ANNAPOLIS – A bill to limit University System of Maryland tuition increases to 5 percent over three years has been reintroduced in the Maryland General Assembly.
The bill increases the corporate income tax over the same period from 7 percent to 7.7 percent to keep tuition costs lower.
Last session, a similar bill passed both the House and the Senate, but was vetoed by Gov. Robert Ehrlich.
The bill’s purpose is to provide stability and predictability as well as affordability for students saving for higher education, said the bill’s sponsor, Delegate Adrienne Jones, D-Baltimore County.
She also said the business community should be willing to contribute to the education of students because companies will reap the benefits of having highly skilled and educated employees.
“It is an investment well worth it,” Jones said.
But Ehrlich called the idea “irresponsible and haphazard” in a letter last year to House Speaker Michael E. Busch, D-Anne Arundel, explaining his veto.
“It is irresponsible and haphazard to create an unfunded mandate that would siphon over $250 million from other state agencies over the next three years,” Ehrlich said. “Especially in difficult fiscal times, we need flexibility in order to handle all of the responsibilities of state government.”
The proposed bill comes after the University System of Maryland Board of Regents last week approved an average tuition increase of 5.8 percent for in-state undergraduate students, the lowest increase students experienced in three years.
Ehrlich cut $120 million from the University of Maryland System budget since he took office, and tuition rose an average of 30 percent over the previous two years.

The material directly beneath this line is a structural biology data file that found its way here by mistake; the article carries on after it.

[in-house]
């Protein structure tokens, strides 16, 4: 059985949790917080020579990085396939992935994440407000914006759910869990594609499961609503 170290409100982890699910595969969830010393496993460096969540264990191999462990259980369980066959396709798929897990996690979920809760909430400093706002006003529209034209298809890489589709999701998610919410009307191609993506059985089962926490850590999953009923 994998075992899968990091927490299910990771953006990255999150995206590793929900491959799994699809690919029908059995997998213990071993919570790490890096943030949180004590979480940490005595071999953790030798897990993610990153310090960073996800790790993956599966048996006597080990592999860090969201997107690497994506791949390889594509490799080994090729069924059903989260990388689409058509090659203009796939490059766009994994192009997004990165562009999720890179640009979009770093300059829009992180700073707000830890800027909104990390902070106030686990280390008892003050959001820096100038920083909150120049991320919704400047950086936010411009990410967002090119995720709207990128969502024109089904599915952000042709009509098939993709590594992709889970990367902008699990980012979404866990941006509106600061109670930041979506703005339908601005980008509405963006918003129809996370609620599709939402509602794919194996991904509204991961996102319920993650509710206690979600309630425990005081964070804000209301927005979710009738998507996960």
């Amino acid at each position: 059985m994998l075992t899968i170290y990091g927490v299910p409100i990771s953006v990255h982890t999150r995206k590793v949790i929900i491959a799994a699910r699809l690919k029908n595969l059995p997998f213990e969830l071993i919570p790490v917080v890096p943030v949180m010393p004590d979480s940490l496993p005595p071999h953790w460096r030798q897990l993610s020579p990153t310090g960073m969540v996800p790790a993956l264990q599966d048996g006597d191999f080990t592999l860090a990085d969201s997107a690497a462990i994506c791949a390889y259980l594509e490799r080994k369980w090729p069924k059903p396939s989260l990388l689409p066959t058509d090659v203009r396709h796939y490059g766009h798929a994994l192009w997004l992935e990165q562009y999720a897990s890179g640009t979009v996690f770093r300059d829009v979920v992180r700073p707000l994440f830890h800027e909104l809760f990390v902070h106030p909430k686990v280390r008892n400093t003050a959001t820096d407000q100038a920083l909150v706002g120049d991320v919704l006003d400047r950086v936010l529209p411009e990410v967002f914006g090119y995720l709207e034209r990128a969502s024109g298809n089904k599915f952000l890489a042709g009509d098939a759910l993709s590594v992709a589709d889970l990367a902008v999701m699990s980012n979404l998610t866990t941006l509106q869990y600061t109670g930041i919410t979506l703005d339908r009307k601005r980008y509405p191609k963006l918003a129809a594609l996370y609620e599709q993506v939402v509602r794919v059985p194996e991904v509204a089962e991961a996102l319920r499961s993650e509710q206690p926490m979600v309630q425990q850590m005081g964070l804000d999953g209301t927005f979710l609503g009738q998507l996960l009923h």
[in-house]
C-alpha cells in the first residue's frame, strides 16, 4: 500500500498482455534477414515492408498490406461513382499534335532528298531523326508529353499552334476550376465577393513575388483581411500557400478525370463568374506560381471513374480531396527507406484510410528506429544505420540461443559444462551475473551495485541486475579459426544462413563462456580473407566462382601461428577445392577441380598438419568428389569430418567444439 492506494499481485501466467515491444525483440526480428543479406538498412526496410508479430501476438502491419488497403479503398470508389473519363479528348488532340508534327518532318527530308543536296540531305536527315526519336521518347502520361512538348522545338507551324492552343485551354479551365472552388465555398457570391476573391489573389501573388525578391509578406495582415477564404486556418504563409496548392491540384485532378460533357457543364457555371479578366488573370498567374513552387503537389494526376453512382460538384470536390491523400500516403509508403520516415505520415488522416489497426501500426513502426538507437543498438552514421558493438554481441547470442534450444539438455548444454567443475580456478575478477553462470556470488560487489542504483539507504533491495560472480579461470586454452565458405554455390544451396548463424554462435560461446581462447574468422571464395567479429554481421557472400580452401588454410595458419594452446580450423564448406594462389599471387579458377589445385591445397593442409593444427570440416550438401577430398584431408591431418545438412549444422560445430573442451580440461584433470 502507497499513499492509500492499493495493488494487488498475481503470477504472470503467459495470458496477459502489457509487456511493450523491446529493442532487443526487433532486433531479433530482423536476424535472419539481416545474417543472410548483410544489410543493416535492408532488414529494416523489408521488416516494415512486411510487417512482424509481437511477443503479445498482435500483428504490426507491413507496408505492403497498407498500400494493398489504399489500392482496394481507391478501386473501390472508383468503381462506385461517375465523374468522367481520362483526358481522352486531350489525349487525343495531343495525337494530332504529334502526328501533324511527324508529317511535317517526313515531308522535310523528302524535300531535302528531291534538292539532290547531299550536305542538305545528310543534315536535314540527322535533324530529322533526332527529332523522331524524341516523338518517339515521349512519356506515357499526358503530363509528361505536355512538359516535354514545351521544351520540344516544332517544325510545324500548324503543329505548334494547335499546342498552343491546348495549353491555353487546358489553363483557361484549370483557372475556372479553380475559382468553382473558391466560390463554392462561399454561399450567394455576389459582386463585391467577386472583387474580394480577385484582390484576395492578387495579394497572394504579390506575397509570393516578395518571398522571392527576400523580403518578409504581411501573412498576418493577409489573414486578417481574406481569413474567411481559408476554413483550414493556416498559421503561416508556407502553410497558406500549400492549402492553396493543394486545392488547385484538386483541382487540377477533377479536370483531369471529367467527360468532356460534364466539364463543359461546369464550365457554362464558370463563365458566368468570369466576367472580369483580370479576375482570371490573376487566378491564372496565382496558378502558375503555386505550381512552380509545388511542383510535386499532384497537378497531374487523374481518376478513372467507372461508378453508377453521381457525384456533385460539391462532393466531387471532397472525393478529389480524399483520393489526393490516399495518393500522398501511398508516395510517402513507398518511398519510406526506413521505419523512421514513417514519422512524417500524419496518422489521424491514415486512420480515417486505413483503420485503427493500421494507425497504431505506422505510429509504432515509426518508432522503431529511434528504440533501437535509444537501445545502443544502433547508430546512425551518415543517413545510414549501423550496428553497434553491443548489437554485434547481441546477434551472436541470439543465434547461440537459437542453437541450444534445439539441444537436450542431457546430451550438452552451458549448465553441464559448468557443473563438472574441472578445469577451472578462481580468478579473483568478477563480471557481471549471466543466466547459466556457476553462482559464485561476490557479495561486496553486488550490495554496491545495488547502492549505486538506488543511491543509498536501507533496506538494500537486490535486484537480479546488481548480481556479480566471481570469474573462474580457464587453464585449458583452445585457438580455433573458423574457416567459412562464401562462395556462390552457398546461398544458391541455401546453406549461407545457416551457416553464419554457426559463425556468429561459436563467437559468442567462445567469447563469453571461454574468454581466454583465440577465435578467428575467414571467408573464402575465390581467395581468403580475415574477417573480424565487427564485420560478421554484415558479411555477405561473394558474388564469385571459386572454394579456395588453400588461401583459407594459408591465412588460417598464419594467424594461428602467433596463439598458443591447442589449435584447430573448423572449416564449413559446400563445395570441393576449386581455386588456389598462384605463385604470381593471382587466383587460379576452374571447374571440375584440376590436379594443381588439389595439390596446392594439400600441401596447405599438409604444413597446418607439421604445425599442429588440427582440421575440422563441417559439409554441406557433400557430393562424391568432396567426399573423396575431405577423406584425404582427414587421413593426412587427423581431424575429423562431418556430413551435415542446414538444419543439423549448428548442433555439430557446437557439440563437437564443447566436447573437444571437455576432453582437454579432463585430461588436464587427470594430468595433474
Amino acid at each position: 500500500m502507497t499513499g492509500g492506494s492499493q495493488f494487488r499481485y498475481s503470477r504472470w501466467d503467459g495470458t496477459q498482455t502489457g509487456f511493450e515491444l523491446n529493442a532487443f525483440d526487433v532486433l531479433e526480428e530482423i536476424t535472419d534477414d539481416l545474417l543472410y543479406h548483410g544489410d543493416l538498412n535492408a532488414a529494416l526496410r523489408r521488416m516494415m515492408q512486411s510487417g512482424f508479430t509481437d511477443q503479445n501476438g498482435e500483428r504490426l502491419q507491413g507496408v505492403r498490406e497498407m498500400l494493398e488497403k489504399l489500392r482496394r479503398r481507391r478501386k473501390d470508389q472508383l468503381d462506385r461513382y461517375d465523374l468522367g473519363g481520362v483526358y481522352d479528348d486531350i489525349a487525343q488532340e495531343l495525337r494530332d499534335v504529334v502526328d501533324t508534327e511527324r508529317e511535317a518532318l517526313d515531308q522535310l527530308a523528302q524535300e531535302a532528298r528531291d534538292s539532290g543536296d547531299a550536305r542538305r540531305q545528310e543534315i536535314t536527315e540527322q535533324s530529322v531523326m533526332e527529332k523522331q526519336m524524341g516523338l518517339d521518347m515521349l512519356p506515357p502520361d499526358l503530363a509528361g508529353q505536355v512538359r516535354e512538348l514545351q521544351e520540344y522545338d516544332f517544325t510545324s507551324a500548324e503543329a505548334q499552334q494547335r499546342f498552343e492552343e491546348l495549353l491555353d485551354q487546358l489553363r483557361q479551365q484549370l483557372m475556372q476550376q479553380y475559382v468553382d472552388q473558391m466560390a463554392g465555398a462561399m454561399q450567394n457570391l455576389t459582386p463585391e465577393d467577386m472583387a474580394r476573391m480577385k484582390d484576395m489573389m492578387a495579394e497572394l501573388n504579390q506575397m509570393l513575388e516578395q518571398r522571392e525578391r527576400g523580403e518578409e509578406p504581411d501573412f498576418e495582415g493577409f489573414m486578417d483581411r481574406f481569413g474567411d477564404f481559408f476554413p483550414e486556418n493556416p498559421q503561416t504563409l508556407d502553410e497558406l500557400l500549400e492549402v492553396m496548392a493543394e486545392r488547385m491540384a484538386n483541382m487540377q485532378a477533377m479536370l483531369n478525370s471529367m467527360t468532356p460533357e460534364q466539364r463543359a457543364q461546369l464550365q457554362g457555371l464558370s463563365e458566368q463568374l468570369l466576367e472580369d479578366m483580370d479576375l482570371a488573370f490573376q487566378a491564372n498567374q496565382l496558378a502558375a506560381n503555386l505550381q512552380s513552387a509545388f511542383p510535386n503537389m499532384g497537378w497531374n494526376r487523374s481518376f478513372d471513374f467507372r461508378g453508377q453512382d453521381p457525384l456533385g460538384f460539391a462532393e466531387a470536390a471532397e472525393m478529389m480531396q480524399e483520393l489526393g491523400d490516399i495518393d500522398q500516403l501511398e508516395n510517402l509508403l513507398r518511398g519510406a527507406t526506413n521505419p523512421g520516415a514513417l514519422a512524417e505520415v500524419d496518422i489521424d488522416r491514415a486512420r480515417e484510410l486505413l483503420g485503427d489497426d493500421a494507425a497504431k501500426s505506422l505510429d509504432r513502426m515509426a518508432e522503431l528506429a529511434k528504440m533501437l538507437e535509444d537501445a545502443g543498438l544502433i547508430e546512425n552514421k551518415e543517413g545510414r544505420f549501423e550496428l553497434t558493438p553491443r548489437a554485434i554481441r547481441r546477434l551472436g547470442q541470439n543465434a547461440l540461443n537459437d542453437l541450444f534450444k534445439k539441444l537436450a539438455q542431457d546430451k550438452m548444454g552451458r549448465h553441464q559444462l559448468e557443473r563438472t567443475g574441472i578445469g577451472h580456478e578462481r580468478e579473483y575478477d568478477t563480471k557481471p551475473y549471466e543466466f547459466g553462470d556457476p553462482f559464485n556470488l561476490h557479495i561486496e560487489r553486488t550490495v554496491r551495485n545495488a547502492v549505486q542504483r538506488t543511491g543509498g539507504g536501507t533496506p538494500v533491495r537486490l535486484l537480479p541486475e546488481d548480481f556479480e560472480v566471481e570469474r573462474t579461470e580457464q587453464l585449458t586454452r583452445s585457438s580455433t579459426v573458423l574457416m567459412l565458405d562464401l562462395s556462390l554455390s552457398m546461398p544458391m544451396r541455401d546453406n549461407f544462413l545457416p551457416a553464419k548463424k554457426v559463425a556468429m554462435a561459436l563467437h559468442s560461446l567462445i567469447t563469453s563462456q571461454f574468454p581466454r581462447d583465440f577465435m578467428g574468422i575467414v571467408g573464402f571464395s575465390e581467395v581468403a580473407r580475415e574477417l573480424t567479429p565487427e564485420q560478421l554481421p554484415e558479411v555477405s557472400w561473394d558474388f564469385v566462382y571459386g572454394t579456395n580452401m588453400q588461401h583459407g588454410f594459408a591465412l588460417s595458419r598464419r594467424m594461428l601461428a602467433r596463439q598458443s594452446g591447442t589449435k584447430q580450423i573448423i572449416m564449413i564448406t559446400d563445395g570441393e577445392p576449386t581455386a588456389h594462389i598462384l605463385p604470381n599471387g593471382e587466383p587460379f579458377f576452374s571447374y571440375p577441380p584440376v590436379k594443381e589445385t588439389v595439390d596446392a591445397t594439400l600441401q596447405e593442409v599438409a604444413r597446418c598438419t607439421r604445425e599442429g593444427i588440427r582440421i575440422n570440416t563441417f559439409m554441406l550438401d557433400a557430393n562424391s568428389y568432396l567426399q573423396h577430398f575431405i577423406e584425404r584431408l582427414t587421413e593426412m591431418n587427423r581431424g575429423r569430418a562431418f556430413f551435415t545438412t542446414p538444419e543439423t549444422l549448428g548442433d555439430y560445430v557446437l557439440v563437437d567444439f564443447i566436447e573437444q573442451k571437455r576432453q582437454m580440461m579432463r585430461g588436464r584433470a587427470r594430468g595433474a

Ehrlich made it possible to lessen the tuition increase after he raised the university budget by 4.8 percent or $43 million for the 2006 fiscal year.
The increase also contributed to the failure of a movement to override Ehrlich’s veto of last year’s bill.
At Morgan State, the tuition increases caused at least 700 to 800 students to drop out of school one year, said Delegate Clarence Davis, D-Baltimore, a professor at Morgan State University.
“There were students dropping out of there left and right,” Davis said. “The increased cost of tuition was out of their reach.”
Senate President Thomas V. Mike Miller Jr., D-Calvert, said he has not read the new bill, but voted on the last tuition bill.
“It’s very laudable to increase funding for higher education,” he said. “The state is doing less and less and we expect students to do more and more to fund their education.”
Clifford Kendall, chairman of the system Board of Regents, said he has not read the bill, and he would not comment on the board’s opinion of the bill.
However, Kendall said he understands the reasoning behind it.
“I think it reflects the fact that people are concerned about the long-range funding for higher education.”
Jeremy Horine, student regent, said he strongly supports capping the tuition.
“I’m glad the governor gave additional funds, but it is a short-time fix to a problem that’s not going away with one lump sum.”